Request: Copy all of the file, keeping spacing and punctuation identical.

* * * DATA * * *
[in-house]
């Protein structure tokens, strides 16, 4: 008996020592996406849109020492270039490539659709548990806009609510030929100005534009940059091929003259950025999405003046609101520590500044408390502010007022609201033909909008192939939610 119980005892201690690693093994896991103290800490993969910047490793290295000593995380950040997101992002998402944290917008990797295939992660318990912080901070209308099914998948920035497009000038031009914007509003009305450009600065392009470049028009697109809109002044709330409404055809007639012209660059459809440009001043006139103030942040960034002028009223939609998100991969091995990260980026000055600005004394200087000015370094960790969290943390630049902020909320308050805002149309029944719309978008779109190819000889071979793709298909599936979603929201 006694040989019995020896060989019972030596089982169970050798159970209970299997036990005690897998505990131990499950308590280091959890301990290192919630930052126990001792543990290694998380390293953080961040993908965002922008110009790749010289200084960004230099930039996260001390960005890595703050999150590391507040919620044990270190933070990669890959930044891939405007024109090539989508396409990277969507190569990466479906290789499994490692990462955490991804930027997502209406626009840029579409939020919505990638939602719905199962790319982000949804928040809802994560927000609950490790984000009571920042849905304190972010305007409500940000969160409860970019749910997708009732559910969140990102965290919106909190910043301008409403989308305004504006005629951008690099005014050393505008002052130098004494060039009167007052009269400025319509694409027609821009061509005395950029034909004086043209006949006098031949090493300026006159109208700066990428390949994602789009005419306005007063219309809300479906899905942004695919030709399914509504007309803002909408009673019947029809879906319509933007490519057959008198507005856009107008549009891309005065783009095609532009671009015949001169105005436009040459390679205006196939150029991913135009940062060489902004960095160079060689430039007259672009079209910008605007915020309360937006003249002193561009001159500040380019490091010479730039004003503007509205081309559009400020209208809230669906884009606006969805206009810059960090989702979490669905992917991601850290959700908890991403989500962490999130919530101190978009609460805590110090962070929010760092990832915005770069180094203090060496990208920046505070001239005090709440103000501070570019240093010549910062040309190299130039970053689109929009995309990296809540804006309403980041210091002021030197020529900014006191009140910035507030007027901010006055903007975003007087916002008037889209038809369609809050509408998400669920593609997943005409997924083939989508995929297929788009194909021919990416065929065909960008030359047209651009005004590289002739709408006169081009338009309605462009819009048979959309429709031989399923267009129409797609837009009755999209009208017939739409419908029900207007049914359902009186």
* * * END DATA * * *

[in-house]
């Protein structure tokens, strides 16, 4: 008996020592996406849109020492270039490539659709548990806009609510030929100005534009940059091929003259950025999405003046609101520590500044408390502010007022609201033909909008192939939610 119980005892201690690693093994896991103290800490993969910047490793290295000593995380950040997101992002998402944290917008990797295939992660318990912080901070209308099914998948920035497009000038031009914007509003009305450009600065392009470049028009697109809109002044709330409404055809007639012209660059459809440009001043006139103030942040960034002028009223939609998100991969091995990260980026000055600005004394200087000015370094960790969290943390630049902020909320308050805002149309029944719309978008779109190819000889071979793709298909599936979603929201 006694040989019995020896060989019972030596089982169970050798159970209970299997036990005690897998505990131990499950308590280091959890301990290192919630930052126990001792543990290694998380390293953080961040993908965002922008110009790749010289200084960004230099930039996260001390960005890595703050999150590391507040919620044990270190933070990669890959930044891939405007024109090539989508396409990277969507190569990466479906290789499994490692990462955490991804930027997502209406626009840029579409939020919505990638939602719905199962790319982000949804928040809802994560927000609950490790984000009571920042849905304190972010305007409500940000969160409860970019749910997708009732559910969140990102965290919106909190910043301008409403989308305004504006005629951008690099005014050393505008002052130098004494060039009167007052009269400025319509694409027609821009061509005395950029034909004086043209006949006098031949090493300026006159109208700066990428390949994602789009005419306005007063219309809300479906899905942004695919030709399914509504007309803002909408009673019947029809879906319509933007490519057959008198507005856009107008549009891309005065783009095609532009671009015949001169105005436009040459390679205006196939150029991913135009940062060489902004960095160079060689430039007259672009079209910008605007915020309360937006003249002193561009001159500040380019490091010479730039004003503007509205081309559009400020209208809230669906884009606006969805206009810059960090989702979490669905992917991601850290959700908890991403989500962490999130919530101190978009609460805590110090962070929010760092990832915005770069180094203090060496990208920046505070001239005090709440103000501070570019240093010549910062040309190299130039970053689109929009995309990296809540804006309403980041210091002021030197020529900014006191009140910035507030007027901010006055903007975003007087916002008037889209038809369609809050509408998400669920593609997943005409997924083939989508995929297929788009194909021919990416065929065909960008030359047209651009005004590289002739709408006169081009338009309605462009819009048979959309429709031989399923267009129409797609837009009755999209009208017939739409419908029900207007049914359902009186």